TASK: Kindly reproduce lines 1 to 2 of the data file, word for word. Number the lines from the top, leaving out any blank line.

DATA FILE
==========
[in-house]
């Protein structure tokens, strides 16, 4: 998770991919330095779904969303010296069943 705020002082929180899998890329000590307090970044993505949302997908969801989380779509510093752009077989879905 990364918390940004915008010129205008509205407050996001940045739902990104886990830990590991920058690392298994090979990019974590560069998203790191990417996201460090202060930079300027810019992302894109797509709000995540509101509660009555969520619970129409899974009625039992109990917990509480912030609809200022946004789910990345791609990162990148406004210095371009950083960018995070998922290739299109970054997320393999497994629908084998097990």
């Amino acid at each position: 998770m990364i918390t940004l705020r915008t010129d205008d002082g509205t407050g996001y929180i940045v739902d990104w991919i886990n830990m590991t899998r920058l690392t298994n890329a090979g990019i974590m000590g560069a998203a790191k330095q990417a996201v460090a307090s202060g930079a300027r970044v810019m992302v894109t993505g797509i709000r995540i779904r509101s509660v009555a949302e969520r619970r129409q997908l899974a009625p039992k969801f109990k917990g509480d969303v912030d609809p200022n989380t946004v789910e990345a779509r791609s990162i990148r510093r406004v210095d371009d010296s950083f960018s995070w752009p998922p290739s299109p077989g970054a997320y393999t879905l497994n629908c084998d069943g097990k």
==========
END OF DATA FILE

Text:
[in-house]
């Protein structure tokens, strides 16, 4: 998770991919330095779904969303010296069943 705020002082929180899998890329000590307090970044993505949302997908969801989380779509510093752009077989879905 990364918390940004915008010129205008509205407050996001940045739902990104886990830990590991920058690392298994090979990019974590560069998203790191990417996201460090202060930079300027810019992302894109797509709000995540509101509660009555969520619970129409899974009625039992109990917990509480912030609809200022946004789910990345791609990162990148406004210095371009950083960018995070998922290739299109970054997320393999497994629908084998097990």